Tuesday July 22, 2014





Charbonneau: Betting on the Royal Proclamation of 1763

Two news stories from last year were linked; one obscure and the other misunderstood. The first was the 250th anniversary of the Royal Proclamation of 1763. It didn't help that it was called "the Magna Carta of First Nations" since that document is equally obscure.

They might be obscure but both documents are fundamental to our daily lives. The Magna Carta of 1215 forever established the rule of democracy over the whims of monarchs. The Royal Proclamation of 1763 lay down the principals of Native land ownership.

Before the proclamation, colonial nations such as Britain and France could set foot on new worlds and simply claim them on behalf of their countries. Or if the lands were occupied, the occupants were driven off the land. "They fell upon their own knees, and then upon the Aborigines," goes an old quip about the Puritans who settled colonial New England.

When the imperial claims of colonizers failed and when Natives began to push back, then settlers resorted to dubious land purchases.

The Royal Proclamation changed all that. No longer could settlers simply push Natives off their land nor could they make suspicious land purchases. The proclamation states:

"And We do hereby strictly forbid, on Pain of our Displeasure, all our loving Subjects from making any Purchases or Settlements whatever, or taking Possession of any of the Lands above reserved, without our especial leave and Licence for that Purpose first obtained."

"That Purpose first obtained" was a process through which treaties were to be negotiated. Notice of the meeting between the crown and Natives had to be made in advance. Land negotiations had to take place "at some public Meeting or Assembly of the said Indians, to be held for that Purpose by the Governor or Commander in Chief of our Colony . . ." Private deals between Natives and settlers were invalid.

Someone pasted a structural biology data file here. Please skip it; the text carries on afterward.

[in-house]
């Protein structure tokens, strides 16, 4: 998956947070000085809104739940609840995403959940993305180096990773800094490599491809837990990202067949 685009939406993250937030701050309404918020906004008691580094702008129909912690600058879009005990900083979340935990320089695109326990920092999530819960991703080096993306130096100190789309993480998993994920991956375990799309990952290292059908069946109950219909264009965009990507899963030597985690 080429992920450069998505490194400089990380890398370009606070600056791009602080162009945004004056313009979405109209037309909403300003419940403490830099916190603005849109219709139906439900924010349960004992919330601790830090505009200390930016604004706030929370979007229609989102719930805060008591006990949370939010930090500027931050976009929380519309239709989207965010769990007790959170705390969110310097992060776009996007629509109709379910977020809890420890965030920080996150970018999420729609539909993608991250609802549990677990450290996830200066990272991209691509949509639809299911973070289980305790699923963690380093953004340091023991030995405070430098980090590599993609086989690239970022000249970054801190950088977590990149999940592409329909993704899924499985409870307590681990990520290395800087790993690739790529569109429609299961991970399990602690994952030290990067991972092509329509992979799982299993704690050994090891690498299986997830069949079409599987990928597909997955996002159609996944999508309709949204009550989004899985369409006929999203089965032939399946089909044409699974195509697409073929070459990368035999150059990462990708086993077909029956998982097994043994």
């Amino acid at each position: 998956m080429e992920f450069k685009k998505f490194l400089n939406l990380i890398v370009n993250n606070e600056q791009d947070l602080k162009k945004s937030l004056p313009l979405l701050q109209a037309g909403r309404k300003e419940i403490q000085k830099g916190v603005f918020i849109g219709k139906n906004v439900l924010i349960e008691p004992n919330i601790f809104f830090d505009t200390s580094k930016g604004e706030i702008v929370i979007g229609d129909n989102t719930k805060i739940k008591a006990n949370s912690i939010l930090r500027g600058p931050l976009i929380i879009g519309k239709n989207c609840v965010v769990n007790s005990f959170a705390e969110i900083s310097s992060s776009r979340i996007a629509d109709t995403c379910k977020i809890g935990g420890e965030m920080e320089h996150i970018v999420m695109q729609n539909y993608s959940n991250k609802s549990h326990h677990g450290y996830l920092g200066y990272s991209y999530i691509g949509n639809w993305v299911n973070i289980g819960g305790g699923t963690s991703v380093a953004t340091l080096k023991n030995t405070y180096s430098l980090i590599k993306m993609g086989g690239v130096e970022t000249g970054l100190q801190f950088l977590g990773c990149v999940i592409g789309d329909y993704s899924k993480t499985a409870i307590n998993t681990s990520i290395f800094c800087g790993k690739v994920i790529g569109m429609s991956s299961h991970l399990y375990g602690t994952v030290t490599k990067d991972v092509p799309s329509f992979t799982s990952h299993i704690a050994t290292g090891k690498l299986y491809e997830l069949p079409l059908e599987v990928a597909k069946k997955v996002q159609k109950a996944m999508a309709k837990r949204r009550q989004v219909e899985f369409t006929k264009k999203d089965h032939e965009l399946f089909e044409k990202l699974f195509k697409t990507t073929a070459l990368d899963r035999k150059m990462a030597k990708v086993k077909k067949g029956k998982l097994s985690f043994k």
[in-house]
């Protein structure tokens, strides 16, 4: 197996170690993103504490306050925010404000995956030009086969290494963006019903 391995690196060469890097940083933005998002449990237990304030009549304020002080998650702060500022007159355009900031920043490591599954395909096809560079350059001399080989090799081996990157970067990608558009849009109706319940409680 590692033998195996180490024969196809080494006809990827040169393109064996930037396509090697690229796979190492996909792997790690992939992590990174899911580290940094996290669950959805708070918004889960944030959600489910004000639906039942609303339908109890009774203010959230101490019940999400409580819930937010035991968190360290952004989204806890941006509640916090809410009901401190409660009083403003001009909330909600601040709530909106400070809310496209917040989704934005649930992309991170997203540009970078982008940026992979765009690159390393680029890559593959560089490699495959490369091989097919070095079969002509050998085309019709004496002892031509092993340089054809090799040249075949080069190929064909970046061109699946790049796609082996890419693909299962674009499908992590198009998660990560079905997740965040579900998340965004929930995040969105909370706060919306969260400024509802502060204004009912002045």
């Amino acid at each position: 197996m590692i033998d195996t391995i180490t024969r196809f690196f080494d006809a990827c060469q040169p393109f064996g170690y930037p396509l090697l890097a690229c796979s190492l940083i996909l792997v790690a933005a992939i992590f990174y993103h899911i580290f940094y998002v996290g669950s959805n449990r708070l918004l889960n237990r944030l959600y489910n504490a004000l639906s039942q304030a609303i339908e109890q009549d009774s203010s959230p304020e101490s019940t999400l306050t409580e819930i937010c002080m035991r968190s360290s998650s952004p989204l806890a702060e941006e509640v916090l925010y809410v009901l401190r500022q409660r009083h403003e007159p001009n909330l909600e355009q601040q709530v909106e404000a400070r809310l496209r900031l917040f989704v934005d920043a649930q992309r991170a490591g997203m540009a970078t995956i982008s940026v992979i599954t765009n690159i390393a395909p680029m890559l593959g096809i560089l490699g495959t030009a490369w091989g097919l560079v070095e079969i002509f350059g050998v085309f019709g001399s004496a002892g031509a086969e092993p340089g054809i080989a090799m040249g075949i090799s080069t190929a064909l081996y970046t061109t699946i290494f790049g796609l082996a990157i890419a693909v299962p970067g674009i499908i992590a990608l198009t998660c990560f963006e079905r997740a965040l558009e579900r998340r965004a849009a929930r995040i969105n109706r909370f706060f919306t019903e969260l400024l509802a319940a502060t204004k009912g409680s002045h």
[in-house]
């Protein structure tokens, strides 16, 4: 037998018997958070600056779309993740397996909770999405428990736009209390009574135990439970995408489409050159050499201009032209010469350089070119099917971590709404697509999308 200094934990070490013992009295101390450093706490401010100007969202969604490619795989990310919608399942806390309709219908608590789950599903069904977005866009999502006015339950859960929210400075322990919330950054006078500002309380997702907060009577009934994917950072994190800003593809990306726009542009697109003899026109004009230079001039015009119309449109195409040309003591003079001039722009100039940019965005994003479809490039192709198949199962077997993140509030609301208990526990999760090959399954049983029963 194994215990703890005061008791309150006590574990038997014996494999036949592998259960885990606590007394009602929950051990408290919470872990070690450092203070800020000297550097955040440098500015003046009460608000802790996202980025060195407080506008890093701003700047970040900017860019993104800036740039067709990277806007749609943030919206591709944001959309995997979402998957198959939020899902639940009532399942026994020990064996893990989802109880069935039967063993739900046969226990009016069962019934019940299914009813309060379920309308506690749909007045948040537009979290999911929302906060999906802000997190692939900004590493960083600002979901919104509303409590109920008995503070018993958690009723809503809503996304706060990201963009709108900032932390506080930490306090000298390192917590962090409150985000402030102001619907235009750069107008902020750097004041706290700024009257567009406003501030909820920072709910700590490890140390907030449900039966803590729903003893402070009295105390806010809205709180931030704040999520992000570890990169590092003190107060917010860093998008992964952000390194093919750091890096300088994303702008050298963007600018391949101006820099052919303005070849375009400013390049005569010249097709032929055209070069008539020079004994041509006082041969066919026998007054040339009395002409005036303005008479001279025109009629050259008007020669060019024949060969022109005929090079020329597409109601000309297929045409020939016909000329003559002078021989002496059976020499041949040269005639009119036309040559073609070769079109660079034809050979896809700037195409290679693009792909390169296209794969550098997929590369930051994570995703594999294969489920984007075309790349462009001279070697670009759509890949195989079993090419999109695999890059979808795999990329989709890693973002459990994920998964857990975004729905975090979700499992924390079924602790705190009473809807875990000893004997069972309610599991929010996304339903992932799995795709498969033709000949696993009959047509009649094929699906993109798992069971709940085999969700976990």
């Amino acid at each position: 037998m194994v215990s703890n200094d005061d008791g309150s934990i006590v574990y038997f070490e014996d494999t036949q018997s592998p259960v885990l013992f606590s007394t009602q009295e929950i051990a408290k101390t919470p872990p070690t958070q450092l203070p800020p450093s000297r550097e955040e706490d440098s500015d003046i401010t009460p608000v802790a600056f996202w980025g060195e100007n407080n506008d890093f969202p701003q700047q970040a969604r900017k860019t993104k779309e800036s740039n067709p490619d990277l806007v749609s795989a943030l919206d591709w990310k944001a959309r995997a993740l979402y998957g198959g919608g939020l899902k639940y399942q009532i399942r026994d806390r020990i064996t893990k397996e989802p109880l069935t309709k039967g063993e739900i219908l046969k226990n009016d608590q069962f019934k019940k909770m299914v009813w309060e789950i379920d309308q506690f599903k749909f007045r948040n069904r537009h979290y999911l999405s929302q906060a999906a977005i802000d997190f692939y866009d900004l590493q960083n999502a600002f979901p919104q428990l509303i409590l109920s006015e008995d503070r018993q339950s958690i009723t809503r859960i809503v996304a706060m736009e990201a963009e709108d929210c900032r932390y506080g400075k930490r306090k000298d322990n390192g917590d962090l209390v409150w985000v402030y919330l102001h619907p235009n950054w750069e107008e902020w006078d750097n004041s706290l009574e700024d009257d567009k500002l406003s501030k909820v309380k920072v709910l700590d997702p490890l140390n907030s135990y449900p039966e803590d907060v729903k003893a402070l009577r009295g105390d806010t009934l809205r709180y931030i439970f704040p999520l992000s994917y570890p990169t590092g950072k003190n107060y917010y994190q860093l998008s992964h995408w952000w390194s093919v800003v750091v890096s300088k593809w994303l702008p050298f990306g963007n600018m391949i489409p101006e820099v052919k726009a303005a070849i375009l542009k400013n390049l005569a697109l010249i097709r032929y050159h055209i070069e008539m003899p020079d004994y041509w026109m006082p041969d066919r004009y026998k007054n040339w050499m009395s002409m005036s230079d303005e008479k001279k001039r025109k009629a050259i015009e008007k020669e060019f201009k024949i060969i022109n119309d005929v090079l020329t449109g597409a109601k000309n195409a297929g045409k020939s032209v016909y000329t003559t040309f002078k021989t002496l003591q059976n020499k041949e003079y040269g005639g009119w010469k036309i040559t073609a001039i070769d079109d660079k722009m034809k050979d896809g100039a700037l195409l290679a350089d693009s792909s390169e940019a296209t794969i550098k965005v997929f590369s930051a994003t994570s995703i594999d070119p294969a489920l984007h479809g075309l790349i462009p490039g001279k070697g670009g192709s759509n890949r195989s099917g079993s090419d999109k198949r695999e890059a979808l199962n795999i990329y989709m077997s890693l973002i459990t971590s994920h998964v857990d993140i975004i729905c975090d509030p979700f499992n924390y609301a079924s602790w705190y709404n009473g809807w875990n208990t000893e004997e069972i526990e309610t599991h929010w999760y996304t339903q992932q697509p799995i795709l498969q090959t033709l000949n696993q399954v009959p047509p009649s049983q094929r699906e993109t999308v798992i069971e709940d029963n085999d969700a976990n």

In some parts of Canada, such as in B.C., treaties never took place. Courts have since ruled that Native land has never been ceded. In the case Delgamuukw v. British Columbia, the Supreme Court dismissed the B.C. argument that Native land was subject to the "pleasure of the crown."

And even where treaties were negotiated, the outcomes were often suspect says Christopher Moore in Canada's History magazine. In the same way that history is often written by the conquerors, the treaty texts were written by government negotiators who wilfully or innocently misrepresented  events as they saw them. However, First Nations leaders understood those treaties as sharing the land not the transfer of title.

Our highest courts agree with the Native interpretation.  Treaties would have to be accepted as "they would naturally be understood by Indians" and not as written by government negotiators.

The Proclamation of 1763 is tied to another news story: the Idle No More movement which was triggered by the Harper government's rewrite of the Navigable Waters Protection Act of 1882.  New legislation reduces consultation with Natives in the construction of projects, such as pipelines, that cross waterways on Native lands.

The force of the ancient proclamation collides with the government's intentions to see the Northern Gateway pipeline built. I'm betting on the proclamation.





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